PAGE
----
Is a video on your iPad equal to or greater than a memory? I would argue no, but I might be in the minority.
Attend any concert and you’ll see an array of small LCD screens from smartphones sprinkled throughout the crowd. Show-goers capture moments from their favorite bands playing their favorite songs to relive them — in the comfort of their home or with hundreds of friends on the Internet — well into the future.
It’s nothing new; we’ve come to expect it. But should we encourage documentation instead of digestion?
During President Barack Obama’s visit to CSU on Tuesday the scene wasn’t far from a U2 show at Red Rocks Amphitheater. iPads, iPhones, various Android devices and all makes of cameras were heavily represented in the crowd of 13,000. And thanks to the use of these technologies, no one bothered to listen to what the president was actually saying.
There’s an argument to be made for documentation: events only become history if there’s a record. But our culture’s obsession with preserving moments has encroached on the moments themselves, distilling the importance of a high school prom, wedding, tragedy and, yes, presidential visit to nothing more than another video clip — a clip in the same style we’ve grown accustomed to seeing on our nightly and 24-hour newscasts.
Capturing video or photos at an event is the easiest and most immediate form of saying, “I was there.” It’s the quickest way to show friends and family that you saw the president, but what happens when someone asks for an interpretation of his speech?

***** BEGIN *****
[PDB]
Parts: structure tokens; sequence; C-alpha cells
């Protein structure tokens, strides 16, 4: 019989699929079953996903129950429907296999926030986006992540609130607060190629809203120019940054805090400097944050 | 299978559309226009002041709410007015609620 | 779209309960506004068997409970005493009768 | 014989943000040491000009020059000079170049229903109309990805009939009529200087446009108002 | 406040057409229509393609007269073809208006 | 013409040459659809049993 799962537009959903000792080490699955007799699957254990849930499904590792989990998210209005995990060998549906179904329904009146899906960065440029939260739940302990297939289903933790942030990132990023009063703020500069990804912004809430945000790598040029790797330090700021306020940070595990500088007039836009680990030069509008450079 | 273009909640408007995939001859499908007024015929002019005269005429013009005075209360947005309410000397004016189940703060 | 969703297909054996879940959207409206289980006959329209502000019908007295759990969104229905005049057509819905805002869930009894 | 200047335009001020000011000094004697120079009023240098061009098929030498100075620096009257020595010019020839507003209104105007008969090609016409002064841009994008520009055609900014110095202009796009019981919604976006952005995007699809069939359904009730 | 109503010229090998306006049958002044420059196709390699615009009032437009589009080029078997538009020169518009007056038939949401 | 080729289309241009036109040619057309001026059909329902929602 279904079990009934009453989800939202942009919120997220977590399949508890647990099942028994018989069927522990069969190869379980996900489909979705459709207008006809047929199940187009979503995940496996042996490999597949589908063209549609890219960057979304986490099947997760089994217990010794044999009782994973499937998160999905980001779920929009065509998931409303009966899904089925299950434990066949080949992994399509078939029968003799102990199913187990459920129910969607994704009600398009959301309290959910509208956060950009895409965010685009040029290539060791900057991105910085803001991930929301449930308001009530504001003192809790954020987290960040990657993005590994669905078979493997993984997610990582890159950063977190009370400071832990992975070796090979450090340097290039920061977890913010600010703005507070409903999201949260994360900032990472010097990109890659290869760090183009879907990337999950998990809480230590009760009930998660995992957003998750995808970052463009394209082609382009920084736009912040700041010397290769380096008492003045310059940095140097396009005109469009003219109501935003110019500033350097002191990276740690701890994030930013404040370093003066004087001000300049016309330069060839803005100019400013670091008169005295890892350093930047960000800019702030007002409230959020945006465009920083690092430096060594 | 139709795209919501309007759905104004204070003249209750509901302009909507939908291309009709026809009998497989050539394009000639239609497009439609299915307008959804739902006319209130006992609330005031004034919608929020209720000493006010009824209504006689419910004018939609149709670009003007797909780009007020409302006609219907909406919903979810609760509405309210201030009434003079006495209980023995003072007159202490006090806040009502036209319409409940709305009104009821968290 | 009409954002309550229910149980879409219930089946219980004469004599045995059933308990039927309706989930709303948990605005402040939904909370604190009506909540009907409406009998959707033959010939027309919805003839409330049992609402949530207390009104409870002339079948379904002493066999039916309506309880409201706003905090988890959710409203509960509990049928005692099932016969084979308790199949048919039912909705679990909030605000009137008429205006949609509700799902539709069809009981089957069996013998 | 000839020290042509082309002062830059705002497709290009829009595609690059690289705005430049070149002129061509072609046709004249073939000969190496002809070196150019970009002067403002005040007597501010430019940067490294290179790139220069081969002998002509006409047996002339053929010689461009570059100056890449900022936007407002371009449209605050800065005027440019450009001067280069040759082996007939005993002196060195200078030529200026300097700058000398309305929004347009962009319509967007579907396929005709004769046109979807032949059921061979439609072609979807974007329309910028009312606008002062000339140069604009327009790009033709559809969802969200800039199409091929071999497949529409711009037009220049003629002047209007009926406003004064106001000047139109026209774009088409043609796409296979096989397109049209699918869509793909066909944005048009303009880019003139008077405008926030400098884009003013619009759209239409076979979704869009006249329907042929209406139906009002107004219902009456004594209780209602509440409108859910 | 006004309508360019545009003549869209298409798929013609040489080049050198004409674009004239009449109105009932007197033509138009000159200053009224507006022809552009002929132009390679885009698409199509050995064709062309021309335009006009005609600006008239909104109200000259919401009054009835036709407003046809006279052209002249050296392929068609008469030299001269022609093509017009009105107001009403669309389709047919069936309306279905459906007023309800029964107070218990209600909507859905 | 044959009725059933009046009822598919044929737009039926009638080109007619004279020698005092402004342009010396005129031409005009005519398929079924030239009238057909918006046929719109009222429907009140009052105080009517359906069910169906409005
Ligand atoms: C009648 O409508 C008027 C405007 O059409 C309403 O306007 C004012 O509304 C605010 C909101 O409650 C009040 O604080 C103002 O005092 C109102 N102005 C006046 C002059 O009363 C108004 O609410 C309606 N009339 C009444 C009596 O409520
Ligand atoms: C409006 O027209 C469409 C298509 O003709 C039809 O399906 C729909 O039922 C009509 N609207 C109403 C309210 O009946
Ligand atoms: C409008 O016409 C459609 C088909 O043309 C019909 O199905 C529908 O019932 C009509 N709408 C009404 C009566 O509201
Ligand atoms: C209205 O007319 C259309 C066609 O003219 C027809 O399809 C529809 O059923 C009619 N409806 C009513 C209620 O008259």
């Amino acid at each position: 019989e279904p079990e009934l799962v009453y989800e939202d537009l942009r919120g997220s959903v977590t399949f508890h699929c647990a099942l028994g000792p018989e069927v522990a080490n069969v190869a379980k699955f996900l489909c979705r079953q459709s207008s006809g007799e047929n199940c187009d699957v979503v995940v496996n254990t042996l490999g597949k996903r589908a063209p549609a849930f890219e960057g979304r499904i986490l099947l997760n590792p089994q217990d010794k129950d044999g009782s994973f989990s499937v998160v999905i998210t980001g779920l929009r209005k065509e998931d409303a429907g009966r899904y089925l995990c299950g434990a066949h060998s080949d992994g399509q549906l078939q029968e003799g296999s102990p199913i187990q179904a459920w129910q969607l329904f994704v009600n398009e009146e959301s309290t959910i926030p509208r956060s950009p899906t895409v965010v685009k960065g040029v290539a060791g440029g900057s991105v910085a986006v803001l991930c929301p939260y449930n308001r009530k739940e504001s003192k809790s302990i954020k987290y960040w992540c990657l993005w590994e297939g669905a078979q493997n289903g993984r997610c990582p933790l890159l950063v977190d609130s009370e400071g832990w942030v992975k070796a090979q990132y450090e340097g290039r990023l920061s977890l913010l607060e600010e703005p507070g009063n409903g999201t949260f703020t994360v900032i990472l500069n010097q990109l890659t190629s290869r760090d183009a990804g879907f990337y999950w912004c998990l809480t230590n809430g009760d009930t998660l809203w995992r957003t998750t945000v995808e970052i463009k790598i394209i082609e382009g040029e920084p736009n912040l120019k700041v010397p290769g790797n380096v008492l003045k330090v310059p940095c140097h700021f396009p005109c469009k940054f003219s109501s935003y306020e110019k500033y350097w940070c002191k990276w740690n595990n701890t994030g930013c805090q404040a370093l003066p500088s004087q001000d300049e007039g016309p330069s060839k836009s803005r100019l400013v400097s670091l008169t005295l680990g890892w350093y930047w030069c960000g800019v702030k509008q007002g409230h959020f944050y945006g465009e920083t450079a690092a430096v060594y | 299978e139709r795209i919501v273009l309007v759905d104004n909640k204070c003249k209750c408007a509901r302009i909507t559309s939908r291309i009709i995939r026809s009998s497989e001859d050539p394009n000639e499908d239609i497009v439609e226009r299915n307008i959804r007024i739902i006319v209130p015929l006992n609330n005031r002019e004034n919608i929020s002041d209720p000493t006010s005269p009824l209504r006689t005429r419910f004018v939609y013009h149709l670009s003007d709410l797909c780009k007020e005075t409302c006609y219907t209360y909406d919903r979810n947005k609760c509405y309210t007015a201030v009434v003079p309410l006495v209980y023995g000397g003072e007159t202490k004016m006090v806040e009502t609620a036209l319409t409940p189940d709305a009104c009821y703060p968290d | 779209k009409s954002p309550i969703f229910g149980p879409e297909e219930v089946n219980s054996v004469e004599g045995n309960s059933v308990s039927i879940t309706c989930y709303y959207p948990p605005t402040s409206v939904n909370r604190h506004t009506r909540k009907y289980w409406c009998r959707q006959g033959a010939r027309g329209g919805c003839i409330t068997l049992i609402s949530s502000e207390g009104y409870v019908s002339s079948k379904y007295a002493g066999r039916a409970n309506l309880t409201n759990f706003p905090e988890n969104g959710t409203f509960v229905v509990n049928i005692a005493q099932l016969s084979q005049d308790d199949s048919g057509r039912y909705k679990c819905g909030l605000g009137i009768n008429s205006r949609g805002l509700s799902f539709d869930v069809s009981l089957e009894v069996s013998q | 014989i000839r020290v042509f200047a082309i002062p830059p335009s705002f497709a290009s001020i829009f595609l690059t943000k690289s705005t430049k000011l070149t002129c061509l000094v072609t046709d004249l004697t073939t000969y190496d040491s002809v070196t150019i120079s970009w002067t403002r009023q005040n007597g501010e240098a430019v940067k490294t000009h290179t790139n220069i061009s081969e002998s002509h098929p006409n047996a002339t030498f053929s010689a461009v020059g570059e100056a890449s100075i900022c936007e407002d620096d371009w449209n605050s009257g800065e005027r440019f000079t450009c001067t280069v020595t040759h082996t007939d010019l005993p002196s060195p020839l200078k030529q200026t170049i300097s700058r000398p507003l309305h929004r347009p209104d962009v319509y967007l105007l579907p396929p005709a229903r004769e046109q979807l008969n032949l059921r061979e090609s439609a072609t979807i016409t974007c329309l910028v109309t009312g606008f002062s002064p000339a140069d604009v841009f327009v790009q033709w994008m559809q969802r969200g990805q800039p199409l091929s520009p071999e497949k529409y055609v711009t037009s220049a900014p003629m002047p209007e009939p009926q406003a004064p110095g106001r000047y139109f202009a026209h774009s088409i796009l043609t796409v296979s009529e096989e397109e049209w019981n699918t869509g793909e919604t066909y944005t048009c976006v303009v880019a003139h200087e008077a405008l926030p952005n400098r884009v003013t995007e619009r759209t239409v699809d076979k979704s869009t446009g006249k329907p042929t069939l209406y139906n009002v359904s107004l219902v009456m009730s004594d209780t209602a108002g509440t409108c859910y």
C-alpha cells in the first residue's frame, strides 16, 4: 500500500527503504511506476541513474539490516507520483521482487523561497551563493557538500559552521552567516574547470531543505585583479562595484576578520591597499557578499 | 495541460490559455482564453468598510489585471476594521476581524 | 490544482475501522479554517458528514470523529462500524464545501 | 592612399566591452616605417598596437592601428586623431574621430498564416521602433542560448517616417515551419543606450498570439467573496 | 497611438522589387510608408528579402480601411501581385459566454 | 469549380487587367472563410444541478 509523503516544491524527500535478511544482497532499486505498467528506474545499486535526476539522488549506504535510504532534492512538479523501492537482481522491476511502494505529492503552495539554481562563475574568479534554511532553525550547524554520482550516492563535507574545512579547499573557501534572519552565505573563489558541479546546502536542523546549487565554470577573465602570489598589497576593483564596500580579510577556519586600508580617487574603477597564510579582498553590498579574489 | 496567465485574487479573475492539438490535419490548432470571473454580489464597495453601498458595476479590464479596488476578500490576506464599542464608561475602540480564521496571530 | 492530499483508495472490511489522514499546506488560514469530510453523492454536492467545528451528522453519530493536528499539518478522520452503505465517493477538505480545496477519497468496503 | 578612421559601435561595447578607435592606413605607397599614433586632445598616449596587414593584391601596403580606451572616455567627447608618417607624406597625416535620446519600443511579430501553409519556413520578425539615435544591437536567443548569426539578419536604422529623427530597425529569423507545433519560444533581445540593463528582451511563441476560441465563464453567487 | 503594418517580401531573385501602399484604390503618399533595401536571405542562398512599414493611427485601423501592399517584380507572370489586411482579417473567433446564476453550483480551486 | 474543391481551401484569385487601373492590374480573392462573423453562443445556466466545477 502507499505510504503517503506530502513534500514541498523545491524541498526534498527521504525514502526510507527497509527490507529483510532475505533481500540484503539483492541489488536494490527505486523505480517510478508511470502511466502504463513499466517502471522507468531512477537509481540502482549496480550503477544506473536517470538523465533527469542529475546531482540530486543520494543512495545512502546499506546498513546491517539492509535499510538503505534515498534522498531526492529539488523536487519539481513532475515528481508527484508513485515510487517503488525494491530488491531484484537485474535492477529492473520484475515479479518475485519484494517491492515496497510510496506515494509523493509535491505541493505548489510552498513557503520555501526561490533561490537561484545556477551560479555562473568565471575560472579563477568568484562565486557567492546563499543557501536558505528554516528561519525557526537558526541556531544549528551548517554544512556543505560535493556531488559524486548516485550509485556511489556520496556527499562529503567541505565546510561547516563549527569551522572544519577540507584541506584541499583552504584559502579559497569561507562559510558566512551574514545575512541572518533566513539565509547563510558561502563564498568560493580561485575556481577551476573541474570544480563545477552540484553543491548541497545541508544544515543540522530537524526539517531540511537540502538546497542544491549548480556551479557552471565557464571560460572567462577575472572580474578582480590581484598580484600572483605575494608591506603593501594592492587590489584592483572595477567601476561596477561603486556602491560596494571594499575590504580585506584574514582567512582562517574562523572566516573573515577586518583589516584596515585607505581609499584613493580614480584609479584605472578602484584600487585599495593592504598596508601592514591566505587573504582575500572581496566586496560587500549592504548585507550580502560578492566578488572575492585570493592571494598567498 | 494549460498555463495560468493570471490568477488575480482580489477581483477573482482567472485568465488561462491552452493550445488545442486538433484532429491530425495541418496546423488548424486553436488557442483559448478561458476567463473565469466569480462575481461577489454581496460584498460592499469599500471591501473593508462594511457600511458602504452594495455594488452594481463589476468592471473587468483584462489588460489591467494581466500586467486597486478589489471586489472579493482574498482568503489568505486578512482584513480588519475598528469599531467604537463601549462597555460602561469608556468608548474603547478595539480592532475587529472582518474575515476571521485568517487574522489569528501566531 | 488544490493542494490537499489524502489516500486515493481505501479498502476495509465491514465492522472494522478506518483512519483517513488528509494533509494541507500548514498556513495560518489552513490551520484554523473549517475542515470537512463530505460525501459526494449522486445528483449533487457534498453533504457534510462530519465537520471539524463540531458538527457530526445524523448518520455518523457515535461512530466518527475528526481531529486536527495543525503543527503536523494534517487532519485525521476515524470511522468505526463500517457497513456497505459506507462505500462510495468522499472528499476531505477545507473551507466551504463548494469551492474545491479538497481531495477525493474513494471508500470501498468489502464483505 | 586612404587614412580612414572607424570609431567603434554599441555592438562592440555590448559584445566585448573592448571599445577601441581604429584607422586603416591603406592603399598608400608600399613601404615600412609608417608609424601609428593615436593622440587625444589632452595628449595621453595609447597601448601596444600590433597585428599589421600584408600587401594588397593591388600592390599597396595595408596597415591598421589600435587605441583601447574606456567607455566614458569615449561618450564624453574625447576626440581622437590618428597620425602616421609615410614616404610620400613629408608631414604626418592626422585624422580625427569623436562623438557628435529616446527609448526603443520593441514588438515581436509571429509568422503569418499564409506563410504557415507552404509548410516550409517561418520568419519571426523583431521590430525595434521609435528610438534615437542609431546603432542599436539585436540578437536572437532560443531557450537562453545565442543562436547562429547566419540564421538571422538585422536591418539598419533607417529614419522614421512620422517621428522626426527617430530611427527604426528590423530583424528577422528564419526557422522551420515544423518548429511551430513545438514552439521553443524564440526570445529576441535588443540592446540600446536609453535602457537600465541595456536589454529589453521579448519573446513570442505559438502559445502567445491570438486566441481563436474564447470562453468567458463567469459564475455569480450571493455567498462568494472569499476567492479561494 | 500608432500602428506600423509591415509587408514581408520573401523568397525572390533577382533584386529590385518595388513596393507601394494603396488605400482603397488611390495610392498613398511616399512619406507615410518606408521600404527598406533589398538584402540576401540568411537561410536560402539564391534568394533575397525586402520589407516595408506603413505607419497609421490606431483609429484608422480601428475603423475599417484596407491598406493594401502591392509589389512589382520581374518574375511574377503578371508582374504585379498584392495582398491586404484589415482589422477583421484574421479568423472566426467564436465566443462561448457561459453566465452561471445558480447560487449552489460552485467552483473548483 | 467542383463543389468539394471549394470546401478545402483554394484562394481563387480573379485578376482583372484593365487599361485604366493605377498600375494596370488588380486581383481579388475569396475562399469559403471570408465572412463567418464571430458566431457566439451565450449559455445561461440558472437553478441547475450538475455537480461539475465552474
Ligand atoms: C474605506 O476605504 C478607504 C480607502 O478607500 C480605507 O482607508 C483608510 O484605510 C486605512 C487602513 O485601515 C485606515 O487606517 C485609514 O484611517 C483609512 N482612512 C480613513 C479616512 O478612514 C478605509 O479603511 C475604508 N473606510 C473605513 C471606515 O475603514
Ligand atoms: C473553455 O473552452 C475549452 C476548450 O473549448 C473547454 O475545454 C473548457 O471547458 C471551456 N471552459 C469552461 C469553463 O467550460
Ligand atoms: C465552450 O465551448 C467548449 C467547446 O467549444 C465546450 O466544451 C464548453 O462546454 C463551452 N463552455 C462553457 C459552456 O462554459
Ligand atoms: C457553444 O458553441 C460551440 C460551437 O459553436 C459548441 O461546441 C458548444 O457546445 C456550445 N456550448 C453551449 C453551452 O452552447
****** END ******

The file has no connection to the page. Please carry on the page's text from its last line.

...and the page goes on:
Without context, a photo becomes little more than a baseless memento.
It’s easy to blame this attitude on the immediacy of television and film, but what’s really at work is our inability to distinguish the real from the reported; we’ve come to accept the TV screen’s engagement of our auditory and visual senses as a be all end all.
But go to a concert, parade, speech or convention and it becomes obvious that there’s more at work. Our senses of touch, smell and, to some degree, taste work together with sight and hearing to give us a complete picture of what we are experiencing.
To ignore those additional senses and to focus instead on framing the scene through the small screen of our phones only diminishes reality.
I’ve heard many attendees of Obama’s speech (of which I admit I was not one) say that they don’t remember what he discussed — that what they remember is taking pictures on their phones, tweeting out interesting facts such as “It’s really hot” or participating in live blogs of the event.
These same attendees have since gone back and re-watched the speech to find out what they missed. What they will never recover, though, is the change in the event’s atmosphere when Obama discussed the CSU vs. CU football game or the change in reaction from simple excitement when Obama first appeared to rabid fandom when he walked off the stage.
So much is lost when the priorities of attending an event are switched from interpretation to documentation. And in my opinion, there are often professionals handling cameras much more skillfully than the amateur in the crowd, so why bother taking a grainy Instagram picture of the president when a handful of crisp, high-resolution slideshows will be on various news sites immediately following his exit?
It’s time we remember why it is we wait in line for hours and/or pay outrageous amounts of money to see our favorite performers (there’s something odd, yet telling, about labeling the president as a performer). We do it because we’re so familiar with them on our iPods, television and computer screens that the chance to experience them in person deepens the connection.